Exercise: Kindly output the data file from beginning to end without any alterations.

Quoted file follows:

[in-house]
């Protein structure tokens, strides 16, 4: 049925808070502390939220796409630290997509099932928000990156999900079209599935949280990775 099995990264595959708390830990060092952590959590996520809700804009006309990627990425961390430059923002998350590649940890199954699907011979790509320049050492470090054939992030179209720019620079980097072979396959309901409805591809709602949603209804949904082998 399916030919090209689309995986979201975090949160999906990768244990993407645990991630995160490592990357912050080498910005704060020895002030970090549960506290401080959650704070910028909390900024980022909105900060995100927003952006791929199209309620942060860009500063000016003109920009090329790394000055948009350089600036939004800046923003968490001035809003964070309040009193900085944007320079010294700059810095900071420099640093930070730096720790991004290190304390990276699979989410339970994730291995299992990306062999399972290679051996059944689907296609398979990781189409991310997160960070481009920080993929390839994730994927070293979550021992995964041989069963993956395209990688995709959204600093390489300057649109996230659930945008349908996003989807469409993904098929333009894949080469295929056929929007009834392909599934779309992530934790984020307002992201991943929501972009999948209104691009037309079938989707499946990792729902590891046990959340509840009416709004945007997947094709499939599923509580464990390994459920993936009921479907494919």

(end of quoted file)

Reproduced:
[in-house]
């Protein structure tokens, strides 16, 4: 049925808070502390939220796409630290997509099932928000990156999900079209599935949280990775 099995990264595959708390830990060092952590959590996520809700804009006309990627990425961390430059923002998350590649940890199954699907011979790509320049050492470090054939992030179209720019620079980097072979396959309901409805591809709602949603209804949904082998 399916030919090209689309995986979201975090949160999906990768244990993407645990991630995160490592990357912050080498910005704060020895002030970090549960506290401080959650704070910028909390900024980022909105900060995100927003952006791929199209309620942060860009500063000016003109920009090329790394000055948009350089600036939004800046923003968490001035809003964070309040009193900085944007320079010294700059810095900071420099640093930070730096720790991004290190304390990276699979989410339970994730291995299992990306062999399972290679051996059944689907296609398979990781189409991310997160960070481009920080993929390839994730994927070293979550021992995964041989069963993956395209990688995709959204600093390489300057649109996230659930945008349908996003989807469409993904098929333009894949080469295929056929929007009834392909599934779309992530934790984020307002992201991943929501972009999948209104691009037309079938989707499946990792729902590891046990959340509840009416709004945007997947094709499939599923509580464990390994459920993936009921479907494919």